Step one, you need to check that you are actually eligible for first home withdrawal. What are the criteria that you need to meet? You need to check that you have been a member of a KiwiSaver scheme or compliant superannuation fund for at least three years. You need to check that this will be your first home that you intend to live in the home. And this home is actually in New Zealand. As well as this, you need to check that you’ve never before withdrawn KiwiSaver for a first home purchase.

BetterSaver Rupert (03:53):

Step two, you need to check that your KiwiSaver balance is enough for your house buying budget. Lenders usually require a minimum deposit of 20% of the house price that you are buying. And just reminder when withdrawing your KiwiSaver, you can withdraw all of your contributions or your employer’s contributions, all government contributions and any interest you have earned. Then the only rule is that you need to leave $1,000 in your account.

BetterSaver Rupert (04:19):

Step three, check that you have been in the right kind of KiwiSaver fund for your withdrawal timeframe. Now, how would you actually check you are in the right kind of fund for your goals and timeframe? If you’re already a BetterSaver customer, you’ll already be in the right kind of fund. If not head to bettersaver.co.nz. And in five minutes you can find the right kind of fund for your withdrawal timeframe.

BetterSaver Rupert (04:40):

Step four, before you purchase house, let your mortgage broker or bank know that you plan on using your KiwiSaver balance to help you in your home purchase. To do this you’ll need a first home buyers letter. For this you’ll need to go directly to your KiwiSaver provider and ask them how they do it. For some providers, you’ll be able to generate this letter automatically by logging into your account. If at any point you need any help, just live chat with us at bettersaver.co.nz or email us at hello@bettersaver.co.nz.

BetterSaver Rupert (05:07):

Step five: after you’ve hopefully been successful and you’ve got a sale and purchase agreement in place, request a first home purchase withdrawal form from your provider. Some providers have different requirements, but you’re likely to need to give them the following: a certified copy of some identification, a copy of the sale and purchase agreement, your solicitor’s letter, or certificate a deposit slip for your solicitor’s trust account.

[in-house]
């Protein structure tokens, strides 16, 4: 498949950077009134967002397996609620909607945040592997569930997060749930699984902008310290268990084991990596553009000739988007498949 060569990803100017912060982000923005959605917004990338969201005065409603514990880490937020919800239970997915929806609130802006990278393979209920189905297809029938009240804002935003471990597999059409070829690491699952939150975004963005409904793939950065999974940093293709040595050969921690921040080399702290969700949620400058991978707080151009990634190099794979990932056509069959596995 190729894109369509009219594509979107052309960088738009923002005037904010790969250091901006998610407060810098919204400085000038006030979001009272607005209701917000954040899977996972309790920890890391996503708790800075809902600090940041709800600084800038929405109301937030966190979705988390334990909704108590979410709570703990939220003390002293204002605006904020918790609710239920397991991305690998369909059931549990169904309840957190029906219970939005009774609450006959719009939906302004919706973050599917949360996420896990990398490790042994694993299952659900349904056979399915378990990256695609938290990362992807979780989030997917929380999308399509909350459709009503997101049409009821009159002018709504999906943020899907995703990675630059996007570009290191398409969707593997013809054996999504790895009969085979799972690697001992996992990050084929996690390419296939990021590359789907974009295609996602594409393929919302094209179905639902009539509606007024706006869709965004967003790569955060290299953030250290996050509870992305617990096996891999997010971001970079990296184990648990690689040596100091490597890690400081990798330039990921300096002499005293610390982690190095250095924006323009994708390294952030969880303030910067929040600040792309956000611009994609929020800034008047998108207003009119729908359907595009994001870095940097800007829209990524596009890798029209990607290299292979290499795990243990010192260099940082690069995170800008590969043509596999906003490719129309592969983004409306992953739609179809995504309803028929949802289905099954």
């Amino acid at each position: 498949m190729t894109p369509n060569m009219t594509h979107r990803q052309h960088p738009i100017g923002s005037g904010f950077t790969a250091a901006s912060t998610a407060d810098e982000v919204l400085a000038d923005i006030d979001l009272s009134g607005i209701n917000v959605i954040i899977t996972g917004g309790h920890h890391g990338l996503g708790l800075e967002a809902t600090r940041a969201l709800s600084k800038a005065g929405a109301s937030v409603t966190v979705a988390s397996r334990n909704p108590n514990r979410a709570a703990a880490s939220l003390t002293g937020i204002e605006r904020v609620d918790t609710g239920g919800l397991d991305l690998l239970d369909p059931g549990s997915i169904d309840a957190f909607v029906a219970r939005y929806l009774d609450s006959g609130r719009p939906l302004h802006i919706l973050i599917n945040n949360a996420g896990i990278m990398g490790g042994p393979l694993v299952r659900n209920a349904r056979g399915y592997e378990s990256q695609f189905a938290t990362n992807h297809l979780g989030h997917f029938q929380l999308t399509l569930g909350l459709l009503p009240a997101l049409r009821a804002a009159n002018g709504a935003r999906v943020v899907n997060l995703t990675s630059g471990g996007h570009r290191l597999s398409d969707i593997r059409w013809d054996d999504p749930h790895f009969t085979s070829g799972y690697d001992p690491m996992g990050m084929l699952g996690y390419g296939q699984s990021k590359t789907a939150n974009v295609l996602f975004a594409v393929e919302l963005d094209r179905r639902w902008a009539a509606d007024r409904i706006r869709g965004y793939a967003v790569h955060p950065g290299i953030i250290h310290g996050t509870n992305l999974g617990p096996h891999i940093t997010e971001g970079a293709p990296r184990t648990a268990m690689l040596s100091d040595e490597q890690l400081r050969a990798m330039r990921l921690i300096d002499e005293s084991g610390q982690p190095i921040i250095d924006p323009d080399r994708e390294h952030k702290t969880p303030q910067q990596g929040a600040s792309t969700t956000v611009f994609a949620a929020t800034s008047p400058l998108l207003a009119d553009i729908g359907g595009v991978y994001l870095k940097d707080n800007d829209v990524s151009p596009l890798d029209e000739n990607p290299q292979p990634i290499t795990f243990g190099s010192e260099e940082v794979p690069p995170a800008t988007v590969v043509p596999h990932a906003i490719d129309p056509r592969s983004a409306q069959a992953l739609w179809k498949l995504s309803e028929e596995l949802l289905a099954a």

BetterSaver Rupert (05:38):

Step six, really it’s about watching the magic happen at this point, funds will be transferred from your KiwiSaver provider. So your solicitor’s trust account before settlement date. KiwiSaver providers have minimum timeframes for this to happen. So get in touch with them as early as possible.

BetterSaver Rupert (05:55):

Step seven, first home grants. Okay. And how do they actually work? So depending on whether you’re buying an existing home or new build, you can get up to $10,000 towards your first home. The first home grant helps people buy their first home. But if you’ve owned a home before you might still be able to Kainga Ora homes and communities administers this grant, you can check full eligibility criteria through their website.

NB: If you think you might be eligible, you should apply for the grants at the beginning of this process and get pre-approval for up to 6 months to use this amount towards your deposit.

BetterSaver Rupert (06:20):

That’s a lot of information for a podcast. So we’ve published a more detailed guide to all of this on our website. Check it out at bettersaver.co.nz

BetterSaver Rupert (06:34):

BetterSaver is here to make the KiwiSaver part of your financial journey a little easier. If you have any questions so that you’d like us to cover off in future podcasts, please hit us up at hello at bettersaver.co.nz, and for more info, check us out at bettersaver.co.nz